Ebook reading devices are basically specialized computers, which means they can do more than just display words on a screen. If you use an ebook reader, you know that you can highlight portions of books, share some parts with friends, organize your books into collections, and other computer-type activities. These are all nice features that make an ebook reader more useful. You may not know, however, that your reader/computer could be quietly gathering data about your reading habits. Such data is beginning to be used by some publishers for “data-driven” book publishing, which may be the wave of the future.
- Your e-book is reading you (Wall Street Journal/Alexandra Alter) “The major new players in e-book publishing—Amazon, Apple and Google—can easily track how far readers are getting in books, how long they spend reading them and which search terms they use to find books. Book apps for tablets like the iPad, Kindle Fire and Nook record how many times readers open the app and how much time they spend reading. Retailers and some publishers are beginning to sift through the data, gaining unprecedented insight into how people engage with books.”
- Do books need a beta version? Analytics for books pave the way (Fast Company/Sarah Kessler) “For many publishers, it will be worth the $19 or $99 monthly fee per book, depending on number of readers, that Hiptype charges. Hiptype’s tool also acts on the information it collects. After it pinpoints what type of people are buying a book, it offers an option to buy Facebook ads that specifically target those demographics. Then, it uses click-through data from those ads to narrow down even more specifically what type of person is most likely to buy the book.”
- Hiptype wants to be the Google Analytics for ebooks (paidContent/Laura Hazard Owen) “One possible concern is privacy. ‘We don’t want to discourage the conversation about privacy,’ [Hiptype CEO James] Levy said, noting that while all of the data Hiptype collects is anonymous, users can opt out completely. The company is also looking for ways it can improve its service for readers. In beta, end users have requested that Hiptype make its data available to them. For example, Levy said, a teacher could track how students are interacting with the books they’ve been assigned to read.”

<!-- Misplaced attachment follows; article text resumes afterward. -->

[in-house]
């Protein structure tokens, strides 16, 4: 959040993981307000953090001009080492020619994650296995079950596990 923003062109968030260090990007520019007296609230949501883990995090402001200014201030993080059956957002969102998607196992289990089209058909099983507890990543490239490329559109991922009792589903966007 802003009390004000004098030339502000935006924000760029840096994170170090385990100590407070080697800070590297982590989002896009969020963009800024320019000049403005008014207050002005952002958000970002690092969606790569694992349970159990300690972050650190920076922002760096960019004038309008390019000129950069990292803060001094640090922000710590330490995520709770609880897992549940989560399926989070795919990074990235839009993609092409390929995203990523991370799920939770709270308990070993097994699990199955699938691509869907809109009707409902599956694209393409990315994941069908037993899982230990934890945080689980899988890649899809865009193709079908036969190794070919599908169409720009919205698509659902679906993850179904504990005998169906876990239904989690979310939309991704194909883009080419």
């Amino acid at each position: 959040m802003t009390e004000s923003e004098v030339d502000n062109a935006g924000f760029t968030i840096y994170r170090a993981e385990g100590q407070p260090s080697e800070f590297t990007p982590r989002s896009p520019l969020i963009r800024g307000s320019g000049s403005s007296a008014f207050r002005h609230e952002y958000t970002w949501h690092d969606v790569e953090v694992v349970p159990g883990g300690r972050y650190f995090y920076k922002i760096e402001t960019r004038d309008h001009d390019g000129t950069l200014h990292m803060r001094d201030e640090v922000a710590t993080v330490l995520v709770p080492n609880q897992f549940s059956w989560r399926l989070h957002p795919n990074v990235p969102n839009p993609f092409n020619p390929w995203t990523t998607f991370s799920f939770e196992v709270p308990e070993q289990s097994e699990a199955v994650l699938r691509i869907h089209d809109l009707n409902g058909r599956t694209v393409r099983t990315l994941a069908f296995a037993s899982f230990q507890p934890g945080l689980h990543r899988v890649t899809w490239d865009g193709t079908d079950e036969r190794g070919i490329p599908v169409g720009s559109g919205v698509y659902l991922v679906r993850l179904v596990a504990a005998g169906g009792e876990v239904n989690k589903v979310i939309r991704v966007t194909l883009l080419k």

- Fifty shades of data (Infomart/James Levy guest blog) “Publishing needs a little bit of that same DNA that encourages a ‘hacker’ culture, where data wins arguments. The publishers that figure this out will be tremendously successful and profitable, and the ones who don’t will go away. If book publishers had a way to capture relevant data about who is reading their books, how they interact with the books, and what persuades readers to buy a book or talk about a book to their friends, they’d be able to produce successful books instead of rolling the dice when they publish.”
Here’s a sample of the kind of data ebook publishers are gathering: About a third of readers abandon an ebook by page 50, but 85% of those that make it that far will go on to read the next 50 pages. (So maybe ebook free samples should be 50 pages long?)